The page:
Seeking help when trapped at home with an abuser

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Kathryn O’Connor
CONTRIBUTOR

As more classes move online, some students find themselves trapped in unsafe and/or hostile living situations at home. Photo courtesy of Shutterstock.

UNO provides resources for students who find themselves confined to their homes in unsafe, hostile or abusive situations after many classes have moved online for the Fall 2020 semester.

Nicole Naatz, Victim and Survivor Advocate in the Gender and Sexuality Resource Center (GSRC), affirms that all circumstances contrast with one another, and there is no one “right” way to seek help.

“Students have several options or resources on campus and can utilize whichever resources feel right to them in a situation they have experienced or are experiencing,” Naatz says. “Each situation and individual is unique and has different dynamics.”

For those who wish to report, choices include instructions about how to file a report with the appropriate law enforcement agencies and steps to register a formal complaint with the University. The advocates in the GSRC can educate survivors on all of their rights, provide support throughout the reporting process and navigate the outcome.

Staff is also available to assess if a student is deemed safe and establish a safety plan based on the evaluation. Additional support can consist of accommodating measures such as no-contact orders, guidance with academic difficulties, class schedules and on-campus living arrangements.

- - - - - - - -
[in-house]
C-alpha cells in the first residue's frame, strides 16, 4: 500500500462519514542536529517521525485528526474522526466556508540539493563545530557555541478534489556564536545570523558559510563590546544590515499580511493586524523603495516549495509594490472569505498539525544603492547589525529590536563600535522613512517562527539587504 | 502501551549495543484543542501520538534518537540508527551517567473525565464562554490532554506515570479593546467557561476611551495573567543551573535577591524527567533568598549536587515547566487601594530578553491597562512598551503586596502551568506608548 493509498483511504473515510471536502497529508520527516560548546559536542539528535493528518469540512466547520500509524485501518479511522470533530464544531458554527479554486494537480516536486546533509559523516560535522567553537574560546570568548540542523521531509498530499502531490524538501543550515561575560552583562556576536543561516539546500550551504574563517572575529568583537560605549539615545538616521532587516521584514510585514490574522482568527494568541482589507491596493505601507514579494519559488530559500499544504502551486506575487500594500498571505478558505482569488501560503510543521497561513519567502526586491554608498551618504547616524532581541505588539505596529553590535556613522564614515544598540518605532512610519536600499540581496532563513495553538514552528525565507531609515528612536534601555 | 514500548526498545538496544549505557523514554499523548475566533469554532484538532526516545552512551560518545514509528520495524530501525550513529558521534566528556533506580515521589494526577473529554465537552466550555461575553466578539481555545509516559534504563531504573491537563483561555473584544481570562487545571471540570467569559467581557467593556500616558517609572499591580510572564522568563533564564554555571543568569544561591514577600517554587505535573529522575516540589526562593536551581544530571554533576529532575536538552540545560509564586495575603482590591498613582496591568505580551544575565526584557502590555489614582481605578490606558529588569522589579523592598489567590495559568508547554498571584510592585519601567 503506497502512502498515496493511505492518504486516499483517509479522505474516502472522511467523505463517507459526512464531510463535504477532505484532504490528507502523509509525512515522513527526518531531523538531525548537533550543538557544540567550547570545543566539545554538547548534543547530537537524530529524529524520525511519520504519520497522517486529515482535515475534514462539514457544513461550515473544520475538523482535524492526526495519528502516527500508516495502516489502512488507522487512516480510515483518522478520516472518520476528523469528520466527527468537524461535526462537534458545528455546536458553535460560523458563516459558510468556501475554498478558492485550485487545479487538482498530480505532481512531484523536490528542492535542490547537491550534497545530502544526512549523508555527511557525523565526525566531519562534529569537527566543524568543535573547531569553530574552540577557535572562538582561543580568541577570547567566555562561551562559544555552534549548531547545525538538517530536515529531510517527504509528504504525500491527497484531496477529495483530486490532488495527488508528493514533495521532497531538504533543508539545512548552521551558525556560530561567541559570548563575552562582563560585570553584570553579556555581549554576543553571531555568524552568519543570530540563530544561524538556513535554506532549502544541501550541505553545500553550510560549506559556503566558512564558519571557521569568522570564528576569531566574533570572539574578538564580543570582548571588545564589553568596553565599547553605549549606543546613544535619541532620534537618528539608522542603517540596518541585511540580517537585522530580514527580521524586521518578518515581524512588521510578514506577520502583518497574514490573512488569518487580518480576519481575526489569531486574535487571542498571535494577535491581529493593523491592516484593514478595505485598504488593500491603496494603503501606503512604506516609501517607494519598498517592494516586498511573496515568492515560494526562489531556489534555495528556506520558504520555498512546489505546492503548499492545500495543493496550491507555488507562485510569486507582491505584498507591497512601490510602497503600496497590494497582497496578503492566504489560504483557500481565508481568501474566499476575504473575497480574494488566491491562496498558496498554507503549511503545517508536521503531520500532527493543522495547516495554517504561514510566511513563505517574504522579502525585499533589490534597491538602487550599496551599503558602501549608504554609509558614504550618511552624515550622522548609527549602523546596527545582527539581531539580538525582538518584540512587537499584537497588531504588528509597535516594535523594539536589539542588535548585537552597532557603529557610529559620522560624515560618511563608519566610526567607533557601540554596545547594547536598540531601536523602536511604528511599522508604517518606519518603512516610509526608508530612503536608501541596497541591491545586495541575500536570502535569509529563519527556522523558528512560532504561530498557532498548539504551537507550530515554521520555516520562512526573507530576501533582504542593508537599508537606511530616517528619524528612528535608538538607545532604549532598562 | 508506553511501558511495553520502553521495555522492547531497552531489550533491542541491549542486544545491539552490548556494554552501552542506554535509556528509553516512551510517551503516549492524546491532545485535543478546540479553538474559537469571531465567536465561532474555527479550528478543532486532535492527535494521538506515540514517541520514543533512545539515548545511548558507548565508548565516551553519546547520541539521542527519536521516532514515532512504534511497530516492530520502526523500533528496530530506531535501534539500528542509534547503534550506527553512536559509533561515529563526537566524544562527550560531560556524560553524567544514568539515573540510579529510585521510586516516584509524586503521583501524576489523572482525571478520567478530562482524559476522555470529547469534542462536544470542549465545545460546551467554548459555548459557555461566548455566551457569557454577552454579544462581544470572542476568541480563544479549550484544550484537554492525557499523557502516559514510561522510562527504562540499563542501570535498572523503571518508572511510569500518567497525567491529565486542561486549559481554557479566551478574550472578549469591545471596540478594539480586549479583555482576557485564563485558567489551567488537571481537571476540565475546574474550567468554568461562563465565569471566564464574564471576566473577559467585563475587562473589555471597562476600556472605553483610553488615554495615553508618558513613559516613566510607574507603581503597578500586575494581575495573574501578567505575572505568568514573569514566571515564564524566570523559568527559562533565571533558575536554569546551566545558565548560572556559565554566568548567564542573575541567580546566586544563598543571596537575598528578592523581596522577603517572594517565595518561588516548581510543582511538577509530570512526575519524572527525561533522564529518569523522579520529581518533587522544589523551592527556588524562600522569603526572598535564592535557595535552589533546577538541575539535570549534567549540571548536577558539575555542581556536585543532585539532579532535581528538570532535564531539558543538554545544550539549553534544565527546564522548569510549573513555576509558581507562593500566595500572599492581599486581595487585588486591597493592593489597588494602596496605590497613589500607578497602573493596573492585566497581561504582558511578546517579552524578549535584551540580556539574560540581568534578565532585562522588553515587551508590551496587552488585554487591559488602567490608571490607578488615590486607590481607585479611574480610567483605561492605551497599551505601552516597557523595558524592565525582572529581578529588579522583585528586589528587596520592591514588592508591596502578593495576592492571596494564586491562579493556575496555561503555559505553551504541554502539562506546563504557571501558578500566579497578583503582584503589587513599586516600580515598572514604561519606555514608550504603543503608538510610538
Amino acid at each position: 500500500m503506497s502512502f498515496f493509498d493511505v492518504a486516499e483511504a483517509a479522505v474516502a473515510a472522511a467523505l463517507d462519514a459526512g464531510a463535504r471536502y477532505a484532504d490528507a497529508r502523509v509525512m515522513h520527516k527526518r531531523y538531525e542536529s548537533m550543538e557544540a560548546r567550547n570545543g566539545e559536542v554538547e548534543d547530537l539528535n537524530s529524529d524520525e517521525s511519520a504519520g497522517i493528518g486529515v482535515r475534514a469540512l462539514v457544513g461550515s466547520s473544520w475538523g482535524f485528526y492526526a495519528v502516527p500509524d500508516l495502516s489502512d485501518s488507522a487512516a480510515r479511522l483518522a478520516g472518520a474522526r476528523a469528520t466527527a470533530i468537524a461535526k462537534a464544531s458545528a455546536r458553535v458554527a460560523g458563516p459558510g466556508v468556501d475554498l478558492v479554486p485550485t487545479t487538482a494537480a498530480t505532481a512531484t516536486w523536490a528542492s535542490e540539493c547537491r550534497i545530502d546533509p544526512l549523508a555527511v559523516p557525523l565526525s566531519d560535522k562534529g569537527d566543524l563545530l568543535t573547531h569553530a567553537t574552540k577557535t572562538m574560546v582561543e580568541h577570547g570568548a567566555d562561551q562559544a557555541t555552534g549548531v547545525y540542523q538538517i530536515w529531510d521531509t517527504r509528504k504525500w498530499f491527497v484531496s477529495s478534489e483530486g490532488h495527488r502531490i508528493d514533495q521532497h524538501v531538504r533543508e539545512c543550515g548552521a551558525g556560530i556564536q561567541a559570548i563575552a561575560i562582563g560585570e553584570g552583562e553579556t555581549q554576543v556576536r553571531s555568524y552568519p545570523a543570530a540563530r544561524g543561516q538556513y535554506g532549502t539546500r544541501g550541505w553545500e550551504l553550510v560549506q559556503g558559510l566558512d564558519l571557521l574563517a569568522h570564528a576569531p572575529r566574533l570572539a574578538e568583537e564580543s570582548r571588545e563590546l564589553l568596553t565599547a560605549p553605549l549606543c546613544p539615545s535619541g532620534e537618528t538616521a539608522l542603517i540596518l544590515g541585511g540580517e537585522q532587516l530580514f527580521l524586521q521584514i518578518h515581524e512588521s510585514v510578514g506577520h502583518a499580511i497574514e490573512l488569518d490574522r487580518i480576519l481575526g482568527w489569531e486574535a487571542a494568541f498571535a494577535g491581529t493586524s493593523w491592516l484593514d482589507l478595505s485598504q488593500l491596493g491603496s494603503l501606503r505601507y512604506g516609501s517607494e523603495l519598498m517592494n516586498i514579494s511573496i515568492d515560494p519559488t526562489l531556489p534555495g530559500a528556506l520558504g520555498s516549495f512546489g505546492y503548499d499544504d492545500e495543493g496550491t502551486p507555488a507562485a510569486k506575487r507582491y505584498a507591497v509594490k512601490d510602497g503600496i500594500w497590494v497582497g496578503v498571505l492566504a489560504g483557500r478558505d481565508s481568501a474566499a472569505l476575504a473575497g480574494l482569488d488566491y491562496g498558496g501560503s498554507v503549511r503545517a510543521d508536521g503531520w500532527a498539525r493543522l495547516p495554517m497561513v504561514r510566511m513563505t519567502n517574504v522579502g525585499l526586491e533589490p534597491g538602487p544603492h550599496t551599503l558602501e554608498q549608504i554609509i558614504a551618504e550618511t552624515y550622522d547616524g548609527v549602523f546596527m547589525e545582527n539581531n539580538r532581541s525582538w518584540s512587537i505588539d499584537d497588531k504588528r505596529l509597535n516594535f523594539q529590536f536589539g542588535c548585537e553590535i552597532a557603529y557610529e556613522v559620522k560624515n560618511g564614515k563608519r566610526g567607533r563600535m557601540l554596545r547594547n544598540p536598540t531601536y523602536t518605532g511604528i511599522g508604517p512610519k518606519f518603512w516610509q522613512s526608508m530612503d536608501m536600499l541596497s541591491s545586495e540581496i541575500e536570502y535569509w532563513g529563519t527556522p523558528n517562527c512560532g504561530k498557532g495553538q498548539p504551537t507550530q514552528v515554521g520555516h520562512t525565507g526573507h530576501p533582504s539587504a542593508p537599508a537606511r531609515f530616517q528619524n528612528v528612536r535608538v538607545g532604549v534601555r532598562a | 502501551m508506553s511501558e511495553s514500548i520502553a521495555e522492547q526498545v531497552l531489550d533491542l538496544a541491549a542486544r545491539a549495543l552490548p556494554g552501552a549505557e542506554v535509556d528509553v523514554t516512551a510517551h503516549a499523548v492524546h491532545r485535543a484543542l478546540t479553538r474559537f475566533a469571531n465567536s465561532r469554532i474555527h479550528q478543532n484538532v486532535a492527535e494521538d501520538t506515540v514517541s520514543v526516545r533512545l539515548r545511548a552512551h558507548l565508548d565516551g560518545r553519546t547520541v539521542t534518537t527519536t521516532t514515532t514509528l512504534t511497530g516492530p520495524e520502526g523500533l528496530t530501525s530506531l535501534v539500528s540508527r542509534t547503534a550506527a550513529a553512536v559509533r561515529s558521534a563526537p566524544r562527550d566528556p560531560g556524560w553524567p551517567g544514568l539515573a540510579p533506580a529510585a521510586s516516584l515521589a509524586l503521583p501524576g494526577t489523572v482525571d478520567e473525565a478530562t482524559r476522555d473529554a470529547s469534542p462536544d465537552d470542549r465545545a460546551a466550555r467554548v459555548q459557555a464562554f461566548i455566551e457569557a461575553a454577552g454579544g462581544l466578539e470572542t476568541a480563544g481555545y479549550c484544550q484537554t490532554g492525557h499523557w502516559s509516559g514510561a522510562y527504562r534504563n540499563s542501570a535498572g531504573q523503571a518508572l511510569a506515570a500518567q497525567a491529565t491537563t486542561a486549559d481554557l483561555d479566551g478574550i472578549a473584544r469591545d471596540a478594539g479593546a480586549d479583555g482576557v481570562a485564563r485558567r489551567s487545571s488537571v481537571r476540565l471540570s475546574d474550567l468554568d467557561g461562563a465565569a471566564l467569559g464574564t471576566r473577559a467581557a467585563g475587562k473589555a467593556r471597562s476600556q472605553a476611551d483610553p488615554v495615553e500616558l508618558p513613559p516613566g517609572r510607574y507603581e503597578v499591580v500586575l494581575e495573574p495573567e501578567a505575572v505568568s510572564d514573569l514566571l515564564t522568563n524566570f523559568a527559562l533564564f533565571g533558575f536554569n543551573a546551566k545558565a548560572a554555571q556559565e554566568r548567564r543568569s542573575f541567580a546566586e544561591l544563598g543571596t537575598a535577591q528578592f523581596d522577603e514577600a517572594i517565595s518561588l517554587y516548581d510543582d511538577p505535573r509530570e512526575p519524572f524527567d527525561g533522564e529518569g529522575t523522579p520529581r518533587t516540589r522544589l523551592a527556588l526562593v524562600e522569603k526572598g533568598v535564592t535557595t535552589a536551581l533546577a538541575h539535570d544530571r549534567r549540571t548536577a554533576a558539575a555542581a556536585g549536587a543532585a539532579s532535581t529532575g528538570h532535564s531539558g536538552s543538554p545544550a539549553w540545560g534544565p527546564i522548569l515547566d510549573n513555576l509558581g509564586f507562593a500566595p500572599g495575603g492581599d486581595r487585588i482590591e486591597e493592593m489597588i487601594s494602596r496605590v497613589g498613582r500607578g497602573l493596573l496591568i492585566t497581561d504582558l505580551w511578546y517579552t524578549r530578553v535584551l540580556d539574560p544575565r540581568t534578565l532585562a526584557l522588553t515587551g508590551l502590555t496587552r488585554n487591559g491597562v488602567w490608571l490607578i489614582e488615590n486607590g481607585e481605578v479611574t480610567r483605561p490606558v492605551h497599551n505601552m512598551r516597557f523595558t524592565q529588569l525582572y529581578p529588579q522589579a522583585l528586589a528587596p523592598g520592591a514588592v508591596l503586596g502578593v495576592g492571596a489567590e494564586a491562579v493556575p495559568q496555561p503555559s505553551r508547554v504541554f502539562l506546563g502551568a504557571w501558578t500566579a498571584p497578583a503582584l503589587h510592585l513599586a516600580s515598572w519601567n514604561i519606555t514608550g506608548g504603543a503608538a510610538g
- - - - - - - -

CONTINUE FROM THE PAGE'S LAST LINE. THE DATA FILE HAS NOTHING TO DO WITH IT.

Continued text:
Sarah Weil, the interim Title IX coordinator, detailed the privacy students are promised when they share instances of sexual misconduct or sexual violence.

“Reports received by the Title IX Office are considered confidential, which means they are not shared publicly. The information that is reported is only shared with those directly involved in the Title IX process,” Weil says.

However, reporting is not the only option for individuals who find themselves trapped in a threatening position. The Women’s Center of Advancement (WCA), an organization in Omaha that is dedicated to aiding survivors of domestic violence, sexual assault, human trafficking and stalking recommends the following:

  • Establish a routine of remaining connected to friends and family if possible, through technology or socially distanced in-person contact.
  • Confide in trusted individuals about what is occurring at home.
  • Take breaks outside, away from the house if able.
  • Consider what locations at the place of residence are easy to get in and out of during a conflict.
  • Create a code word to indicate when immediate help is needed.
  • Collect and hide an “escape bag” that contains important documents, medications, keys and other essential items.

“UNO has so many pieces in place to support students experiencing circumstances out of their control,” Naatz says. “If you are being impacted by sexual assault, dating/domestic violence, sexual harassment or stalking and would like to talk about resources, please contact UNO Advocacy or any of the below offices for support.”

Connect with Naatz at nnaatz@unomaha.edu or the GSRC Office at (402) 554-2890 for individualized advocacy and both on-campus and community resources.

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